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In 1980 a warship ram of bronze was discovered at Athlit Bay, south of Haifa, Isreal. The subsequent study of the ram added significantly to the knowledge concerning Classical and Hellenistic large-scale bronzes. The Athlit ram far exceeds other existing rams in size and is one of the largest bronzes to have survived intact from the ancient Mediterranean world. Initial metallographic and metallurgical analyses of the ram, made shortly after its recovery, led to the conclusion that it was cast horizontally as a single piece in a two-part sandbox. However, the use of this casting method, commonly referred to as sand-casting, has not been documented prior to the late Medieval period. Such a conclusion is therefore inconsistent with existing knoledge of Classical and Hellenistic bronze casting technology.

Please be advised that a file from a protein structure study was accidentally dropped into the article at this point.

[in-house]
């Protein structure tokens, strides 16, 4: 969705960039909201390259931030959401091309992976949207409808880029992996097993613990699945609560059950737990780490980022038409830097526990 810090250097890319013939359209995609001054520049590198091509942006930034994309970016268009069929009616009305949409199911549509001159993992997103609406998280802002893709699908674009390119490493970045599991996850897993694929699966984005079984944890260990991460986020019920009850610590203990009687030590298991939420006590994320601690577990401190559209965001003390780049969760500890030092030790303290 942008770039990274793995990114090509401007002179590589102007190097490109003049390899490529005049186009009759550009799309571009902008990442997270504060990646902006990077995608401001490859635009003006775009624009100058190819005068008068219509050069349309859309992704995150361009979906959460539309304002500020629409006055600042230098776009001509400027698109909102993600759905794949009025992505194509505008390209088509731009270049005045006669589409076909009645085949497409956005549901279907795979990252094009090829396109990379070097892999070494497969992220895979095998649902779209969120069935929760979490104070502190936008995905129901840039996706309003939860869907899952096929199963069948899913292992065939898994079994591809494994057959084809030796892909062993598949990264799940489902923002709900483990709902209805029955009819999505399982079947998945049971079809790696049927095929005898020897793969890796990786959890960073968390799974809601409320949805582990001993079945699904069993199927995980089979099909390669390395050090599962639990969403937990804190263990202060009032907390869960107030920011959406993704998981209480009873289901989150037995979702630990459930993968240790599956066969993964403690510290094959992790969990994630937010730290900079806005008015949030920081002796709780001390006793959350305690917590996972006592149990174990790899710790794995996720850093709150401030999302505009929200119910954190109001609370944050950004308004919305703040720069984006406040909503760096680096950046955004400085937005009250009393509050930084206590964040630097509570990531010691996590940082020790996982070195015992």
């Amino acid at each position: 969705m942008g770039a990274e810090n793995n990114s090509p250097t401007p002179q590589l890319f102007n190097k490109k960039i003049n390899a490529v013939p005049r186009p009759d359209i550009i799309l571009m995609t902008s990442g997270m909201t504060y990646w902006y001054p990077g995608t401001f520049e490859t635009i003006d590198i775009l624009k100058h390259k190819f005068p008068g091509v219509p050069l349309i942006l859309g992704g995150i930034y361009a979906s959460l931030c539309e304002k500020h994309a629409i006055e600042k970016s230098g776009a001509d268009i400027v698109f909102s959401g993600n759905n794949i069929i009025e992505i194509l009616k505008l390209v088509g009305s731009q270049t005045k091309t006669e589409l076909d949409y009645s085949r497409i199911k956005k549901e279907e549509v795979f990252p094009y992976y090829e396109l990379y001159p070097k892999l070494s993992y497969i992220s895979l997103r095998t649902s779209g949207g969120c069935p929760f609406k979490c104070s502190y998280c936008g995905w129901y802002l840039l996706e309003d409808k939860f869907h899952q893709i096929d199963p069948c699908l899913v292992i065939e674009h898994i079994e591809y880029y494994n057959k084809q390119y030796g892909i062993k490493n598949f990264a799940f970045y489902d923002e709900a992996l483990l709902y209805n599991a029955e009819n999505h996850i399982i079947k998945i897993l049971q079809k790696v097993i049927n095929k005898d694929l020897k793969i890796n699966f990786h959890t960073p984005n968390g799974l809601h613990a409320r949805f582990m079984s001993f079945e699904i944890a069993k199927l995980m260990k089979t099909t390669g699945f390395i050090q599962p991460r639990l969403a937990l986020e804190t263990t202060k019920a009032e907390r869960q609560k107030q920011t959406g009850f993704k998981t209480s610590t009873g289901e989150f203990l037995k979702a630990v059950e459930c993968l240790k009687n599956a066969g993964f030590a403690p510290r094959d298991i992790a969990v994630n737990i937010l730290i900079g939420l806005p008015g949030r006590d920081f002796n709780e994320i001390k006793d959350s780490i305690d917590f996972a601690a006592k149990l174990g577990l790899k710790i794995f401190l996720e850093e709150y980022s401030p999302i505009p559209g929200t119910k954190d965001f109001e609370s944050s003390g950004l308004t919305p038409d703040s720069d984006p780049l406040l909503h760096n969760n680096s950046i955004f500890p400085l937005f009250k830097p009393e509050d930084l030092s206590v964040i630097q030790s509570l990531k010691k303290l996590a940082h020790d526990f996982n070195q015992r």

Through the use of advanced analytical techniques and careful visual examination, the current study re-evaluates the technology employed in casting the Athlit ram. Newly gathered data, complemented with archaeological evidence from foundry remains and other surviving bronzes, indicate a close technical correlation between the methods used to produce the ram and the techniques used to create contemporary bronze sculptures. With the reference to ancient literary sources and modern technical studies, the current work attempts to reconstruct the casting sequence used. The conclusions place the Athlit ram comfortably within the known parameters of Classical and Hellenistic foundry practices. This study suggests that the ram was cast using the lost-wax technique and speculates about the adaptation of this casting method in order to use the bow timbers of the ship as a temporary core on which to build the wax model, thereby more efficiently fulfilling the design requirements of the ram.
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